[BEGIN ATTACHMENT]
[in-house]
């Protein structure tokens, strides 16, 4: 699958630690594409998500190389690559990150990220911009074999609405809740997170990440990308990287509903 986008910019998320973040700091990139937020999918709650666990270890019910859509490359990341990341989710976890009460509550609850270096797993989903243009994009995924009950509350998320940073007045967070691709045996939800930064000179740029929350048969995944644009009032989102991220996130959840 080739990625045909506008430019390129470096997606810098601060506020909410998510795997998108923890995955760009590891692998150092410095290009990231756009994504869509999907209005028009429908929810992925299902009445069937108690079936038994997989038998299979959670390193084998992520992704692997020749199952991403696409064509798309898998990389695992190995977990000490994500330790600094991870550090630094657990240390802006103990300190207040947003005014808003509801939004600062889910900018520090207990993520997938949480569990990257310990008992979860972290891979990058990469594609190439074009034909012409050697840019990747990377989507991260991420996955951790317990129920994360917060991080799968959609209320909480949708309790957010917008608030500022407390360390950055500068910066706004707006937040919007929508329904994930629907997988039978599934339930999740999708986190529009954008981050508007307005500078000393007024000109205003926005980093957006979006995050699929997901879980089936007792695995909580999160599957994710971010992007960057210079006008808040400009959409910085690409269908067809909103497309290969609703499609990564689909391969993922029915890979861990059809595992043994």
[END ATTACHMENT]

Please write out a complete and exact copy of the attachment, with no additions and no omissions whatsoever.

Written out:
[in-house]
């Protein structure tokens, strides 16, 4: 699958630690594409998500190389690559990150990220911009074999609405809740997170990440990308990287509903 986008910019998320973040700091990139937020999918709650666990270890019910859509490359990341990341989710976890009460509550609850270096797993989903243009994009995924009950509350998320940073007045967070691709045996939800930064000179740029929350048969995944644009009032989102991220996130959840 080739990625045909506008430019390129470096997606810098601060506020909410998510795997998108923890995955760009590891692998150092410095290009990231756009994504869509999907209005028009429908929810992925299902009445069937108690079936038994997989038998299979959670390193084998992520992704692997020749199952991403696409064509798309898998990389695992190995977990000490994500330790600094991870550090630094657990240390802006103990300190207040947003005014808003509801939004600062889910900018520090207990993520997938949480569990990257310990008992979860972290891979990058990469594609190439074009034909012409050697840019990747990377989507991260991420996955951790317990129920994360917060991080799968959609209320909480949708309790957010917008608030500022407390360390950055500068910066706004707006937040919007929508329904994930629907997988039978599934339930999740999708986190529009954008981050508007307005500078000393007024000109205003926005980093957006979006995050699929997901879980089936007792695995909580999160599957994710971010992007960057210079006008808040400009959409910085690409269908067809909103497309290969609703499609990564689909391969993922029915890979861990059809595992043994």